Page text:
Fairfield couple teams with students to create one-stop election source

FAIRFIELD — Jon Warburg had always voted in the state and federal elections, but hadn’t given much thought to the local ones until 2017.

He began to research who will appear on his ballot and was frustrated to find there wasn’t one place that compiled all of the candidates, their bios and statements. He could find information from the parties, local news outlets and the League of Women Voters, but said it was piecemeal.

That’s when he and his partner, Sarah Karlson, decided to create a one-stop source for Fairfield elections. Know Your Reps launched during the 2019 local election and has returned even bigger this year, including more candidate videos, responses and student volunteers.

“We’re trying to provide useful information,” Warburg said.

Karlson said the goal is to help residents become better informed voters and in turn “help build a better Fairfield.”

She said the people elected in November will have a hand in countless issues that affect all residents, from development to education to taxes and property values.

“The local elections are so important to our everyday lives that I can argue they should be paid attention to even more,” Karlson said.

All of the candidate information is generated by the candidates or parties. Each person also had the opportunity to make four videos explaining who they are, why they’re running, the issues they care about and why people should vote for them. About 25 candidates took them up on that offer.

“We’re a platform for the candidates to put their best foot forward,” Karlson said, adding they’re not operating an independent news organization.

“This is a starting point for people,” Warburg added.

Know Your Reps has also gotten more help from the town and other organizations to spread the word about the website.

“We’ve been getting broader support from organizations with a megaphone to get our message out, which has been important,” Warburg said.

The website includes information, not only about the 114 candidates running this year, but also basic information about how Fairfield’s town government works, including its makeup, structure and what each position or board does.

Evan Papageorge, a senior at Warde, said he’s learned a lot about local government from working on the project, going beyond what he already learned in his classes.

Aniket Martins, a junior at Ludlowe, agreed.

“I never knew there are so many positions that are volunteer-based and you run for,” he said, adding that while the first selectman is prominent, other boards that are key in making Fairfield’s wheels turn aren’t as much in the public eye.

He’s always followed politics, but was drawn to this organization after hearing about it through his work on the school newspaper, and learning it’s strictly information-based and nonpartisan.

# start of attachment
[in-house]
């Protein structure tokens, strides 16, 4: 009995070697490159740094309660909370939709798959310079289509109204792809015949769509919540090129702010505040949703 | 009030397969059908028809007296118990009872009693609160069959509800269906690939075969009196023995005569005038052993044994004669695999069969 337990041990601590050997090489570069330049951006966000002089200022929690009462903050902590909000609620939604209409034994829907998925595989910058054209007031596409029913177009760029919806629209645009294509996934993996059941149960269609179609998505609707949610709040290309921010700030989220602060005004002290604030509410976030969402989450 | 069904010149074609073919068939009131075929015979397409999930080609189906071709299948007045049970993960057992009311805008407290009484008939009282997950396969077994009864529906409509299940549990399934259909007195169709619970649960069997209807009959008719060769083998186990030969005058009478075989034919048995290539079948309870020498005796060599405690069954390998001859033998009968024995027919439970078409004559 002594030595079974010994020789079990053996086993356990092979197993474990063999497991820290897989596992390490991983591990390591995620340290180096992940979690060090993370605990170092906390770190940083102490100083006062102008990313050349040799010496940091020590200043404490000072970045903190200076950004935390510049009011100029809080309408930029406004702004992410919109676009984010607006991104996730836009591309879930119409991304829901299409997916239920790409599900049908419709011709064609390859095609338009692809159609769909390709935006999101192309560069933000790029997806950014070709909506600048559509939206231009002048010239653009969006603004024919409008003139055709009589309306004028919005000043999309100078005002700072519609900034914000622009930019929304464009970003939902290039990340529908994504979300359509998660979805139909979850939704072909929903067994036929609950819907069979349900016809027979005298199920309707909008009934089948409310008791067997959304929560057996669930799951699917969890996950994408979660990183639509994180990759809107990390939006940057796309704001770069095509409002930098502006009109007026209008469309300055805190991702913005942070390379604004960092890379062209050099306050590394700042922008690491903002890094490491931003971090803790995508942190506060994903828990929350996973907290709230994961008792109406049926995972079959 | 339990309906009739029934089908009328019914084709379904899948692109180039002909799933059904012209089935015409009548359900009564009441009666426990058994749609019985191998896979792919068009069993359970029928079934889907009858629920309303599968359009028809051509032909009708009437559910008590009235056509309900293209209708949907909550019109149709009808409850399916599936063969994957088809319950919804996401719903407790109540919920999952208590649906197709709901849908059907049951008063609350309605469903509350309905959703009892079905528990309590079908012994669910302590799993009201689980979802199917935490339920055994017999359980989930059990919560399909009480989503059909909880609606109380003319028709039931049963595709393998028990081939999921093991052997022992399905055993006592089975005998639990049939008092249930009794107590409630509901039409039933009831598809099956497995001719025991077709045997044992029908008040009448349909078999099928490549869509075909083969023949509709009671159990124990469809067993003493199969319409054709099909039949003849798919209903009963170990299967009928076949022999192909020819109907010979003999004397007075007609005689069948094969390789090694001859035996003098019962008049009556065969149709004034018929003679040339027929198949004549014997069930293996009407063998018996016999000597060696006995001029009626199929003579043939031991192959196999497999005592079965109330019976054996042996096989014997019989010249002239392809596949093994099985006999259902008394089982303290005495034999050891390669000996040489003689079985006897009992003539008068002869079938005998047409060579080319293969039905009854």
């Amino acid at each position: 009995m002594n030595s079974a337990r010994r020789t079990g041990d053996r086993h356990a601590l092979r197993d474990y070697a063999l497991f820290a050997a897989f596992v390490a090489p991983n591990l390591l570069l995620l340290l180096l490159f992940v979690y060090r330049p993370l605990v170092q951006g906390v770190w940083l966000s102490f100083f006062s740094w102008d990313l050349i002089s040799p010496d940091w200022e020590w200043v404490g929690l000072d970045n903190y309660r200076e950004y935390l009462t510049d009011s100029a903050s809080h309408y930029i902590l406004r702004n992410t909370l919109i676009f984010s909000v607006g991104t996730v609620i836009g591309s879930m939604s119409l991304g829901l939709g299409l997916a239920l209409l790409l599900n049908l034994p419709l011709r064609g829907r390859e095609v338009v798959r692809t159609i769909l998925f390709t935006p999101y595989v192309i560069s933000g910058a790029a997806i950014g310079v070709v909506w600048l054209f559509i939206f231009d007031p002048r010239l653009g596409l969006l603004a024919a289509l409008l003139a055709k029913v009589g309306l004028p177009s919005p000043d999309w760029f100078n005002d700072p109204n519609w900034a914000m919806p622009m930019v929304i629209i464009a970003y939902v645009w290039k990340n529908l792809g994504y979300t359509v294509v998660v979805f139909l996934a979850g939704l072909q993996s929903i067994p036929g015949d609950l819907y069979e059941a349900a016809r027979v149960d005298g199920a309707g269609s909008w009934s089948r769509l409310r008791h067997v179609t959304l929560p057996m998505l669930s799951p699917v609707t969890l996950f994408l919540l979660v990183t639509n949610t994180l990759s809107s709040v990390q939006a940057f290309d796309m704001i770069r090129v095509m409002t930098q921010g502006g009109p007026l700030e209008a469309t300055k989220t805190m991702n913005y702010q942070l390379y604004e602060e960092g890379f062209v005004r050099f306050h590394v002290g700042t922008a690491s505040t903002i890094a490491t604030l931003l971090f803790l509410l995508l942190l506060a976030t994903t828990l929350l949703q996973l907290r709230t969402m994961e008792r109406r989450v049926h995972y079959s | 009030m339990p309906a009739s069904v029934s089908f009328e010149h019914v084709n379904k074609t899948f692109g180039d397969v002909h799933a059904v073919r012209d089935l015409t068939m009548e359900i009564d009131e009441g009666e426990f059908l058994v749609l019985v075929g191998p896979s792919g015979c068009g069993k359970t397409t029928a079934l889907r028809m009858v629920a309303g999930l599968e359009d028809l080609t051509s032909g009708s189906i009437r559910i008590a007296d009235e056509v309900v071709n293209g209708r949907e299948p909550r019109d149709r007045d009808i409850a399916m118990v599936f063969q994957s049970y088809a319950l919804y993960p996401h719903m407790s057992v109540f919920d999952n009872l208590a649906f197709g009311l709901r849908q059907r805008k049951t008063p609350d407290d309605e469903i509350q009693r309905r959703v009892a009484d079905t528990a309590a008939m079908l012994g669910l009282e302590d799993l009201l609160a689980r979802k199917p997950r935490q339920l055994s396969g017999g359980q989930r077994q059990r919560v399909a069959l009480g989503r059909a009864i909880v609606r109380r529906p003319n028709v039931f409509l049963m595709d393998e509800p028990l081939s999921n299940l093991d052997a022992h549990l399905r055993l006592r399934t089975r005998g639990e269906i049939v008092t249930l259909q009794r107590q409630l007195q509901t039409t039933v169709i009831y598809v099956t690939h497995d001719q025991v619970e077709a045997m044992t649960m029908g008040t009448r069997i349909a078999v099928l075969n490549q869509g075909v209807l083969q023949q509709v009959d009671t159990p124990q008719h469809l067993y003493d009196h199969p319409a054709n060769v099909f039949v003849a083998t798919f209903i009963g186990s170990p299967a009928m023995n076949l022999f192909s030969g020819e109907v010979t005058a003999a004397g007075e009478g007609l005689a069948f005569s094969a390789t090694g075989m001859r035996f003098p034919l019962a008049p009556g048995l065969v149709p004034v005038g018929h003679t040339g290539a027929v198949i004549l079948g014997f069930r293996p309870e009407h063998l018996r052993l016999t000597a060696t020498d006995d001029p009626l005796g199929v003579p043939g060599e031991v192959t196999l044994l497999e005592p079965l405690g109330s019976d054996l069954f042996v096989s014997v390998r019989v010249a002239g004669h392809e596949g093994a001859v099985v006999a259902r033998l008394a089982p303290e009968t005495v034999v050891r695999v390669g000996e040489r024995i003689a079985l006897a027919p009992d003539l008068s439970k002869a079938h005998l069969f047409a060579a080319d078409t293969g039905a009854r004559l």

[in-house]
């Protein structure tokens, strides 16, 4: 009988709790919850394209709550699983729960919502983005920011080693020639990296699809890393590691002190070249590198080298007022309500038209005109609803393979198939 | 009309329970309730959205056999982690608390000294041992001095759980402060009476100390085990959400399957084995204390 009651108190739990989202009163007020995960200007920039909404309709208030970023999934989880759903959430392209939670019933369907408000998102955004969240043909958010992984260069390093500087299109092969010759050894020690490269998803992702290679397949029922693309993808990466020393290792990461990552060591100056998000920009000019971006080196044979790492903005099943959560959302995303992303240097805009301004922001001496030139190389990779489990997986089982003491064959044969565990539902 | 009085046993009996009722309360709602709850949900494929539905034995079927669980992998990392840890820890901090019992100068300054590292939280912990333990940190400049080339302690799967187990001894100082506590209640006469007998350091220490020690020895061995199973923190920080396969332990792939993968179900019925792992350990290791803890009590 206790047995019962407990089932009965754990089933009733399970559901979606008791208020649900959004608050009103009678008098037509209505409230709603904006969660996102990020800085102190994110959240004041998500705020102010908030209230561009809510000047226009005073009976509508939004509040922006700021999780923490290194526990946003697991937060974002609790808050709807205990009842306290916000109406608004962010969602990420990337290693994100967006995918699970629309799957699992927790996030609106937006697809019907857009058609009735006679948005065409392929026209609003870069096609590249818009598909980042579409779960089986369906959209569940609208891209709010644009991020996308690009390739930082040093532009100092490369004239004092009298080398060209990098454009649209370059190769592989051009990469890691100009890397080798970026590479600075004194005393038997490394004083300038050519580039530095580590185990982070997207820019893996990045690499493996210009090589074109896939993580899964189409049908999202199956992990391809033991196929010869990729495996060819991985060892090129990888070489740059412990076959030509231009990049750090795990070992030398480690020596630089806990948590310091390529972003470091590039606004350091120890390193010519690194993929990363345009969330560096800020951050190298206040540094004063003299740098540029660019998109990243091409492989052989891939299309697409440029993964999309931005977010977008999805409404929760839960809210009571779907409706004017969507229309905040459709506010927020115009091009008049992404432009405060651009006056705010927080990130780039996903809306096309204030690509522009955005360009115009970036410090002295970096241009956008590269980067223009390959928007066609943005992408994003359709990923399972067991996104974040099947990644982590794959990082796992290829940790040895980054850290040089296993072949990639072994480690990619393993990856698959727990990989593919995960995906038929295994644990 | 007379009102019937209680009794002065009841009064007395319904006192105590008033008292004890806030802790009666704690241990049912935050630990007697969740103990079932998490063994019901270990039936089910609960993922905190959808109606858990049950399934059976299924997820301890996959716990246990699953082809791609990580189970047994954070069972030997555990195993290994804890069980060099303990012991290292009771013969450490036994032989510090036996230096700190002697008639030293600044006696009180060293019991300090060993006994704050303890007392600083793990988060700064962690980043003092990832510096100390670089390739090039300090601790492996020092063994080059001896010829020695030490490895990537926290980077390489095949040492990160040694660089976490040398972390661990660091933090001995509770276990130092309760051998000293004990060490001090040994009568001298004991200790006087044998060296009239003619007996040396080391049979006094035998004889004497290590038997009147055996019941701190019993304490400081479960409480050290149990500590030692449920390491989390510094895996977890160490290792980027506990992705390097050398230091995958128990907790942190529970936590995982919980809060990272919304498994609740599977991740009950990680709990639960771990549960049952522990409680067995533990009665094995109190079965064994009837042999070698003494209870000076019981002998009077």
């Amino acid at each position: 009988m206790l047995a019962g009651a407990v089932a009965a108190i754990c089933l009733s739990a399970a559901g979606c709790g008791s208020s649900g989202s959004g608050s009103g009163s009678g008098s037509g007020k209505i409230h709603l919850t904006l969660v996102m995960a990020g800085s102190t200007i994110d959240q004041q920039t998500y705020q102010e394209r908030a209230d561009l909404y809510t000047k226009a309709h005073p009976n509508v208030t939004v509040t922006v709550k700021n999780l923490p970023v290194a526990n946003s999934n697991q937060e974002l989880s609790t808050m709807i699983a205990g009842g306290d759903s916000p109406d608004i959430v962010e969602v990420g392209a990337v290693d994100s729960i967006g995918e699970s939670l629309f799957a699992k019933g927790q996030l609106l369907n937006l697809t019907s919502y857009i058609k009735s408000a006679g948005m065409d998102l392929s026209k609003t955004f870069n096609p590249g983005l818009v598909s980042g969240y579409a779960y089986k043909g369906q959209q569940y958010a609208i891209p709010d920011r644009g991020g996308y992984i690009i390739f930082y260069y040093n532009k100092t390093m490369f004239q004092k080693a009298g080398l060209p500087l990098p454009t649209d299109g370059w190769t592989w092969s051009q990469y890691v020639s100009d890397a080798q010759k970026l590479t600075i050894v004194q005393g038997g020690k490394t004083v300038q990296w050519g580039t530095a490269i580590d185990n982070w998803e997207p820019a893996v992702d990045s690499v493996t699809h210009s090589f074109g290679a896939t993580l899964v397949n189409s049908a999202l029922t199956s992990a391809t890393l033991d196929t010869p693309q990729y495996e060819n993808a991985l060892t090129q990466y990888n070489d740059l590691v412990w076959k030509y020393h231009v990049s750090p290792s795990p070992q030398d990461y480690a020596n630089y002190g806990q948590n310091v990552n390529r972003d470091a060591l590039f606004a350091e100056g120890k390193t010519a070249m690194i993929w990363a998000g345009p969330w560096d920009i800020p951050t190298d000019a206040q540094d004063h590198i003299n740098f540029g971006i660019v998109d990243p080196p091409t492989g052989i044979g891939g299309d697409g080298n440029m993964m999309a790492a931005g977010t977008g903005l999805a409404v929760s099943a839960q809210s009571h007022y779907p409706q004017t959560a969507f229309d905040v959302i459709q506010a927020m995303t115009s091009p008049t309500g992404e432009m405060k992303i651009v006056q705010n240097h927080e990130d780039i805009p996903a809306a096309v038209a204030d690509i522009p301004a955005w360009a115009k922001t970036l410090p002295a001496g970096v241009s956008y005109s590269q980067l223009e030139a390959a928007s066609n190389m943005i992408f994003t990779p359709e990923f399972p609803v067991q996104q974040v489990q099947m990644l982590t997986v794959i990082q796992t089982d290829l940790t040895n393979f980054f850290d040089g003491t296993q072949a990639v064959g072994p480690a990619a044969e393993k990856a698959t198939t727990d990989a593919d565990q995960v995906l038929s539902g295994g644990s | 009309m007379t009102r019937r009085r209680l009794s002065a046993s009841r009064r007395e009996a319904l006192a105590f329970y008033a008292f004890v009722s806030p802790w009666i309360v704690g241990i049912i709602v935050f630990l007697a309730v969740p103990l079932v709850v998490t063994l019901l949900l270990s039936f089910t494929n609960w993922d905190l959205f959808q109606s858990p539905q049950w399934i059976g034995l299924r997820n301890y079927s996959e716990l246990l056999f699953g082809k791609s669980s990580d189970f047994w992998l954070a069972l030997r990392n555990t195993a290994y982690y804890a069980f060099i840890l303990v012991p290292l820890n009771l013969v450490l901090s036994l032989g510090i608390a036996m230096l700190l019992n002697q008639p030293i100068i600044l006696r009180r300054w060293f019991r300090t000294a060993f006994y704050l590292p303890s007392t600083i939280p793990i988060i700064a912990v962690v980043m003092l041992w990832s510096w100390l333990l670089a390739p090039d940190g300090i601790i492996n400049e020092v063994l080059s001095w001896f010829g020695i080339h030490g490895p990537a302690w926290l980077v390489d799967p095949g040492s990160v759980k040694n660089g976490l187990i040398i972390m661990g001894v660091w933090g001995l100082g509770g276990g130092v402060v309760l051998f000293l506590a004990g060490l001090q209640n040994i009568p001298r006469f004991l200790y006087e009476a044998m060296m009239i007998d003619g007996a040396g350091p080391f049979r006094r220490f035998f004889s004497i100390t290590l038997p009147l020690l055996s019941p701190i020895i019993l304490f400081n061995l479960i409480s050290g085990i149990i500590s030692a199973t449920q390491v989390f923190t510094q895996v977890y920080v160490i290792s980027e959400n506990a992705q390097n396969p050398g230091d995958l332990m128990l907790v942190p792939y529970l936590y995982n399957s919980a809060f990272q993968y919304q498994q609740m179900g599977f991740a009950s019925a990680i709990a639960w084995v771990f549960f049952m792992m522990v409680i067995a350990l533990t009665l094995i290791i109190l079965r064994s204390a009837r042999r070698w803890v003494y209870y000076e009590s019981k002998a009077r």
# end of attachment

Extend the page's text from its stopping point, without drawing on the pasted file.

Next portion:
Martin said he’s enjoyed working with Karlson, Warburg and all of the other high school students, as well as meeting the different candidates and elected leaders.

Last time around, the couple had three student volunteers who spent a lot of the time building the website and designing the logos for it.

Now, the initiative is up to seven students and counting, with the students focusing on the videos and spreading the word. All of the students attend either Ludlowe or Warde high schools.

Warburg said it was very important to get students involved. About two-thirds of the town budget goes to the schools and he believes education is crucial.

“I really wanted to get kids engaged as much as possible,” he said, adding it’s a civics lesson for both adults and teens.

The couple reached out to teachers in June to see if any of their students would be interested and began working with the volunteers in September.

Papageorge said he decided to volunteer after learning about it from one of his teachers because he likes to help others and supports sharing information from different perspectives. He also enjoys government and his interest in architecture has shown him the intricacies of local zoning.

He said he’s already gained media, people and interviewing skills. It’s also made him more aware of the different political thinking.

“I know it’s made me open to different political ideals,” he said, adding the interviews he’s done helped him compare and contrast the different platforms.

While Papageorge turns 18 in March and can’t vote this November, he’s directed his peers to the website to help prepare them for their first trip to the polls.

He hopes they and others use Know Your Reps to see the different viewpoints.

“I hope we get all eligible voters to vote and vote honestly and not be blinded by their party,” Papageorge said.

He hopes even more students join Know Your Reps for the next local election in 2023 so it can continue for generations.

Martins put the call out even earlier to interested students saying it’s not too late to get involved now.

“It’s an amazing organization,” he said. “We have a lot of fun and we get a lot of great work done.”